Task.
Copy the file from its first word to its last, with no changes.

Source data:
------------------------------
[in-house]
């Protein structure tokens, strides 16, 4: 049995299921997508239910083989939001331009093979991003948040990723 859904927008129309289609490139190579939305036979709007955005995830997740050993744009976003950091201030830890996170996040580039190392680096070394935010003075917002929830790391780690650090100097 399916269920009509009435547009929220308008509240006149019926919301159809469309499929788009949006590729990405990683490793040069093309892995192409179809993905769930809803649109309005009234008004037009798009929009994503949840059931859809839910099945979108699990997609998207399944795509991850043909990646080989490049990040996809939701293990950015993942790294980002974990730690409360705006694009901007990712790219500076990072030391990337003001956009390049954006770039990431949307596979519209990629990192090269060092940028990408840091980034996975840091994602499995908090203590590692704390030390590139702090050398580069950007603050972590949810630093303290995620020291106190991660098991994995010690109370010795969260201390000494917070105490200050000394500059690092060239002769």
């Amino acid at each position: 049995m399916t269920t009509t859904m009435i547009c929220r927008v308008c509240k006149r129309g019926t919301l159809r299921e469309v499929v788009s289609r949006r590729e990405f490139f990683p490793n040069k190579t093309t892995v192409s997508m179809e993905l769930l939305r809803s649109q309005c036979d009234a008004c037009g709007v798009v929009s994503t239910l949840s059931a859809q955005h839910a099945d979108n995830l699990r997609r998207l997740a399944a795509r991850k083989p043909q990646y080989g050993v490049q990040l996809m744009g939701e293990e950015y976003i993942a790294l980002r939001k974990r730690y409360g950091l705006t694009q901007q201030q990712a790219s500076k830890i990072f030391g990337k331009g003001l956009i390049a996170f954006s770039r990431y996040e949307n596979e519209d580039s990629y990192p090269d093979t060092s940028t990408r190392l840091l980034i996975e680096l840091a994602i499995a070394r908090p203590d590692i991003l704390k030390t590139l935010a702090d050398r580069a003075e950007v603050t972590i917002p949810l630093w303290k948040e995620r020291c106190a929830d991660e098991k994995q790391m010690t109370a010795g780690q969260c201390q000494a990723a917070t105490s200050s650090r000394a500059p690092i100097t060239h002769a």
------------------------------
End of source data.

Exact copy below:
[in-house]
């Protein structure tokens, strides 16, 4: 049995299921997508239910083989939001331009093979991003948040990723 859904927008129309289609490139190579939305036979709007955005995830997740050993744009976003950091201030830890996170996040580039190392680096070394935010003075917002929830790391780690650090100097 399916269920009509009435547009929220308008509240006149019926919301159809469309499929788009949006590729990405990683490793040069093309892995192409179809993905769930809803649109309005009234008004037009798009929009994503949840059931859809839910099945979108699990997609998207399944795509991850043909990646080989490049990040996809939701293990950015993942790294980002974990730690409360705006694009901007990712790219500076990072030391990337003001956009390049954006770039990431949307596979519209990629990192090269060092940028990408840091980034996975840091994602499995908090203590590692704390030390590139702090050398580069950007603050972590949810630093303290995620020291106190991660098991994995010690109370010795969260201390000494917070105490200050000394500059690092060239002769």
């Amino acid at each position: 049995m399916t269920t009509t859904m009435i547009c929220r927008v308008c509240k006149r129309g019926t919301l159809r299921e469309v499929v788009s289609r949006r590729e990405f490139f990683p490793n040069k190579t093309t892995v192409s997508m179809e993905l769930l939305r809803s649109q309005c036979d009234a008004c037009g709007v798009v929009s994503t239910l949840s059931a859809q955005h839910a099945d979108n995830l699990r997609r998207l997740a399944a795509r991850k083989p043909q990646y080989g050993v490049q990040l996809m744009g939701e293990e950015y976003i993942a790294l980002r939001k974990r730690y409360g950091l705006t694009q901007q201030q990712a790219s500076k830890i990072f030391g990337k331009g003001l956009i390049a996170f954006s770039r990431y996040e949307n596979e519209d580039s990629y990192p090269d093979t060092s940028t990408r190392l840091l980034i996975e680096l840091a994602i499995a070394r908090p203590d590692i991003l704390k030390t590139l935010a702090d050398r580069a003075e950007v603050t972590i917002p949810l630093w303290k948040e995620r020291c106190a929830d991660e098991k994995q790391m010690t109370a010795g780690q969260c201390q000494a990723a917070t105490s200050s650090r000394a500059p690092i100097t060239h002769a």